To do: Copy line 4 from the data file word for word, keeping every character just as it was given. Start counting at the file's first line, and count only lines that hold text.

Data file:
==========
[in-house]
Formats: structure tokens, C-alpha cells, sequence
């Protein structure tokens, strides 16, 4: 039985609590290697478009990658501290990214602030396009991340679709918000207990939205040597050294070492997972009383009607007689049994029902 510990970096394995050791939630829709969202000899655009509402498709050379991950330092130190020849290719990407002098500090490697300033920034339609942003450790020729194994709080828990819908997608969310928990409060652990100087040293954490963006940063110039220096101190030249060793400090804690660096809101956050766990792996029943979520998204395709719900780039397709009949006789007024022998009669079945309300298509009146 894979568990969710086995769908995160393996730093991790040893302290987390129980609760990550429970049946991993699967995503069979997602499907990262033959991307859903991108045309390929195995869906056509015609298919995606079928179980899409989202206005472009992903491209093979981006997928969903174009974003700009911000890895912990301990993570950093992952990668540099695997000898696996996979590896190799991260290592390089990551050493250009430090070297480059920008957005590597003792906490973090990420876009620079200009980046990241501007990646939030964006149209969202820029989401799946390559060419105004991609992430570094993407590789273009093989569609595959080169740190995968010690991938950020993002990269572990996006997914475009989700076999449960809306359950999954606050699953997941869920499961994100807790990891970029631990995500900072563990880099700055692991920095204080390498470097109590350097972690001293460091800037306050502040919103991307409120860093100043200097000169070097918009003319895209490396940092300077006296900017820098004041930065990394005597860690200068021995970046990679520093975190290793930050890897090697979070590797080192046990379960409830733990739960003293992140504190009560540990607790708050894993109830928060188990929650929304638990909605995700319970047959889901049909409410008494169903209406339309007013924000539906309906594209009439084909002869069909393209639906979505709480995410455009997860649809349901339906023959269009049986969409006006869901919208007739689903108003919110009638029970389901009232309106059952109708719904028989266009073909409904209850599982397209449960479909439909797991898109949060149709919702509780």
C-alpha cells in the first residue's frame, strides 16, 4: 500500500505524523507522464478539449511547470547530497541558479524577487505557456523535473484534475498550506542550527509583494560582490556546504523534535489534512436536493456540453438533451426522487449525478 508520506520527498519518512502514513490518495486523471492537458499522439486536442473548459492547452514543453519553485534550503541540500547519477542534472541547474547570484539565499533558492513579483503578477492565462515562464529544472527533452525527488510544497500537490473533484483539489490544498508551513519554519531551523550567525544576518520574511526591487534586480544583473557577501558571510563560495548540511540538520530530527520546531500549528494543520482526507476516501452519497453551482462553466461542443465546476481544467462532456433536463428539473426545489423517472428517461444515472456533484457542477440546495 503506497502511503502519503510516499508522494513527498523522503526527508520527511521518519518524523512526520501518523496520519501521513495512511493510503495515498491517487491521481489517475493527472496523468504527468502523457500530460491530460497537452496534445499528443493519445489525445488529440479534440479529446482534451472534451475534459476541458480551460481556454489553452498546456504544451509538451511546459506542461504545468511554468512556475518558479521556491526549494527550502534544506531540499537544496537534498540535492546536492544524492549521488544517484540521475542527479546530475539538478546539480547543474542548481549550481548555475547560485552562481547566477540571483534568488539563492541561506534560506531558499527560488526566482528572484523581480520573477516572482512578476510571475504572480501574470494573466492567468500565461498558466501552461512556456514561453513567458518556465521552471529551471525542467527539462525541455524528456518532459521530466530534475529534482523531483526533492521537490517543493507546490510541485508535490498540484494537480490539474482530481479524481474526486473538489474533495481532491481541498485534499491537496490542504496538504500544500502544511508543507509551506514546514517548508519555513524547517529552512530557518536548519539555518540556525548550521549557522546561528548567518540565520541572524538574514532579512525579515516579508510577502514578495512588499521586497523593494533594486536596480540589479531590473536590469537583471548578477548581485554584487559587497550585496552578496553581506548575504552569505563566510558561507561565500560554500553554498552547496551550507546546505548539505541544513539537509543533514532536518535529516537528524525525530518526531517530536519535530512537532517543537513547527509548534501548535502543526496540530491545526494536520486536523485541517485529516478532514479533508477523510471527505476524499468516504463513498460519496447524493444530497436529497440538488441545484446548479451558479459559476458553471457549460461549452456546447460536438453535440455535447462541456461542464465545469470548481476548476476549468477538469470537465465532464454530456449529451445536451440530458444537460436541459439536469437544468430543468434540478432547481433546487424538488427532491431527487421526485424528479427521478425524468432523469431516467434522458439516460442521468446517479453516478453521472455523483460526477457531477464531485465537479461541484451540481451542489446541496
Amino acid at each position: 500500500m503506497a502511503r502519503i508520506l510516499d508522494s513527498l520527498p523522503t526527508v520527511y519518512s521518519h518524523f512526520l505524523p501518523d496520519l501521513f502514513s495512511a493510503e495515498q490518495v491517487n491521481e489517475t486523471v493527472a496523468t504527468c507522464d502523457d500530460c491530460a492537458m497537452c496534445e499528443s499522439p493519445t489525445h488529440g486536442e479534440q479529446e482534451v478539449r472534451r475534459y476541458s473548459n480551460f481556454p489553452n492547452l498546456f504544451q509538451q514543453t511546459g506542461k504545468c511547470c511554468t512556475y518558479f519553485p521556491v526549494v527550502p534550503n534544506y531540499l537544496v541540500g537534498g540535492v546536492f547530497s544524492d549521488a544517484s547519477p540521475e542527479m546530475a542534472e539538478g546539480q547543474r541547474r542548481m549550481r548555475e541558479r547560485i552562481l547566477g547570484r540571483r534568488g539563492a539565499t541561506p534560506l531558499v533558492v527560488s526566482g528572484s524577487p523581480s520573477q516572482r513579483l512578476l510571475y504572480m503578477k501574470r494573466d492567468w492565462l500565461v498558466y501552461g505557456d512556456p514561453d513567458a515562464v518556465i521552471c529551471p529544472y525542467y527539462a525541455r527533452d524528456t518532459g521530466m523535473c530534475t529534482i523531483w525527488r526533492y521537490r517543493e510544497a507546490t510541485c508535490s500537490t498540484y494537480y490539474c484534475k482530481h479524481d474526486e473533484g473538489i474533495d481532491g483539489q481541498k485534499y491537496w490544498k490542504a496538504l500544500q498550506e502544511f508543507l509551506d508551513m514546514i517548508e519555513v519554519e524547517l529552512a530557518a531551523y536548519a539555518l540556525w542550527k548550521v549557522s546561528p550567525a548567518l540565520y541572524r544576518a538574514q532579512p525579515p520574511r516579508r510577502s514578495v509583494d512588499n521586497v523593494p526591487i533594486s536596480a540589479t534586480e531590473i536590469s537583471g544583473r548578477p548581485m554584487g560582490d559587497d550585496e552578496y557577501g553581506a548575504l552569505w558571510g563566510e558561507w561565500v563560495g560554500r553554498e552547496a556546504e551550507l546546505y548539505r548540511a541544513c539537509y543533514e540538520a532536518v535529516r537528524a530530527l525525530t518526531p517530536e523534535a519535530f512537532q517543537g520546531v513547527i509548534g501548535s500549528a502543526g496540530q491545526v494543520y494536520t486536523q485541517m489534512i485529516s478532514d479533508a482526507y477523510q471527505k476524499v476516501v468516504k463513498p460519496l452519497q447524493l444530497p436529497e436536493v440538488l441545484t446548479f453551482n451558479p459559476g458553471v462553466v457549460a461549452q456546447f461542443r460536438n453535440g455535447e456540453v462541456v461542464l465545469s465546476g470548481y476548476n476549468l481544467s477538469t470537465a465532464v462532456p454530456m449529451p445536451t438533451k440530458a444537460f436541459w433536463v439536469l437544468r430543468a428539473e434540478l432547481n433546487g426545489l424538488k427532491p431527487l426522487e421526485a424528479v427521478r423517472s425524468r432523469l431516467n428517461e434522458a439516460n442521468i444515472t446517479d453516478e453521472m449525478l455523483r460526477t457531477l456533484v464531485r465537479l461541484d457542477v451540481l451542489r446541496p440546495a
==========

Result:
C-alpha cells in the first residue's frame, strides 16, 4: 500500500505524523507522464478539449511547470547530497541558479524577487505557456523535473484534475498550506542550527509583494560582490556546504523534535489534512436536493456540453438533451426522487449525478 508520506520527498519518512502514513490518495486523471492537458499522439486536442473548459492547452514543453519553485534550503541540500547519477542534472541547474547570484539565499533558492513579483503578477492565462515562464529544472527533452525527488510544497500537490473533484483539489490544498508551513519554519531551523550567525544576518520574511526591487534586480544583473557577501558571510563560495548540511540538520530530527520546531500549528494543520482526507476516501452519497453551482462553466461542443465546476481544467462532456433536463428539473426545489423517472428517461444515472456533484457542477440546495 503506497502511503502519503510516499508522494513527498523522503526527508520527511521518519518524523512526520501518523496520519501521513495512511493510503495515498491517487491521481489517475493527472496523468504527468502523457500530460491530460497537452496534445499528443493519445489525445488529440479534440479529446482534451472534451475534459476541458480551460481556454489553452498546456504544451509538451511546459506542461504545468511554468512556475518558479521556491526549494527550502534544506531540499537544496537534498540535492546536492544524492549521488544517484540521475542527479546530475539538478546539480547543474542548481549550481548555475547560485552562481547566477540571483534568488539563492541561506534560506531558499527560488526566482528572484523581480520573477516572482512578476510571475504572480501574470494573466492567468500565461498558466501552461512556456514561453513567458518556465521552471529551471525542467527539462525541455524528456518532459521530466530534475529534482523531483526533492521537490517543493507546490510541485508535490498540484494537480490539474482530481479524481474526486473538489474533495481532491481541498485534499491537496490542504496538504500544500502544511508543507509551506514546514517548508519555513524547517529552512530557518536548519539555518540556525548550521549557522546561528548567518540565520541572524538574514532579512525579515516579508510577502514578495512588499521586497523593494533594486536596480540589479531590473536590469537583471548578477548581485554584487559587497550585496552578496553581506548575504552569505563566510558561507561565500560554500553554498552547496551550507546546505548539505541544513539537509543533514532536518535529516537528524525525530518526531517530536519535530512537532517543537513547527509548534501548535502543526496540530491545526494536520486536523485541517485529516478532514479533508477523510471527505476524499468516504463513498460519496447524493444530497436529497440538488441545484446548479451558479459559476458553471457549460461549452456546447460536438453535440455535447462541456461542464465545469470548481476548476476549468477538469470537465465532464454530456449529451445536451440530458444537460436541459439536469437544468430543468434540478432547481433546487424538488427532491431527487421526485424528479427521478425524468432523469431516467434522458439516460442521468446517479453516478453521472455523483460526477457531477464531485465537479461541484451540481451542489446541496